To achieve this, the school leadership, among other things, must facilitate employee participation and ensure that all staff feel personal ownership of the change initiative.
School improvement depends on good leadership at several levels and not solely by the head teacher. The local education authority, school leaders and teaching staff all have a shared responsibility in this area. By promoting a collaborative climate, school staff get the opportunity to learn together and from each other through the change process.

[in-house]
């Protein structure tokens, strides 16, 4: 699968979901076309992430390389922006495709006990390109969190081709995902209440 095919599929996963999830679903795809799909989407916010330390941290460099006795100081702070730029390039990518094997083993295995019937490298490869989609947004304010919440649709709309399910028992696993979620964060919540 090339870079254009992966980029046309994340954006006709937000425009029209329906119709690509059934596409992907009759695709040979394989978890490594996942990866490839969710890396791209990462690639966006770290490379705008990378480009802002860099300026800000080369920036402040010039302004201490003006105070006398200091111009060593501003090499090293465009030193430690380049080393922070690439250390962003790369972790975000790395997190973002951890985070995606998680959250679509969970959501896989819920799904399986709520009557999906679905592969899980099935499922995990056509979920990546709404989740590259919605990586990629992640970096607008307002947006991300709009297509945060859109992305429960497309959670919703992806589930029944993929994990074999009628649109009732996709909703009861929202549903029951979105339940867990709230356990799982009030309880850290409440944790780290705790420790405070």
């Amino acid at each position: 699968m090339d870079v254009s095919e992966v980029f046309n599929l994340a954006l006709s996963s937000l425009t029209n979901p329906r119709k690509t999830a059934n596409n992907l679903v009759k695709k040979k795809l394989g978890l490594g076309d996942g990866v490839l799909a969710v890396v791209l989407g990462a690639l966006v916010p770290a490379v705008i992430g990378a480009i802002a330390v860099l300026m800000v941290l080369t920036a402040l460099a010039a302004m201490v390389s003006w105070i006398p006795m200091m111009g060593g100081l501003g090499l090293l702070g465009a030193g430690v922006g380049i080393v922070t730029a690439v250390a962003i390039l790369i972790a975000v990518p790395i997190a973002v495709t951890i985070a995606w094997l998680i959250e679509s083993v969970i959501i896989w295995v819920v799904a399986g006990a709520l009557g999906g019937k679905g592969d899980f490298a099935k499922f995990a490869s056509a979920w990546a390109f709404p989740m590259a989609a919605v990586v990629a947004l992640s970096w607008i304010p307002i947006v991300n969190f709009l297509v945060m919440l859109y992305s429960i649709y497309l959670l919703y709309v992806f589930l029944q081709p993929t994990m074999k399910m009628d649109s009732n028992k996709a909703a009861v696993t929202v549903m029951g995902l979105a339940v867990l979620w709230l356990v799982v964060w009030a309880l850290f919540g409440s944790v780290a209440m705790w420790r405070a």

Systematic and long-term school improvement is a matter of increasing the capacity of both the individual teacher and the organisation to handle change effectively.
Schools with a high capacity for change and high levels of perceived collective efficacy will have greater chances of implementing activities as planned, overcoming educational challenges and making continuous progress.
If staff believe they have the capacity to implement the change initiative successfully, they may also feel more confident that the route being taken will boost the chances of reaching both their own and the school’s goals, and that the process will result in better learning for all students.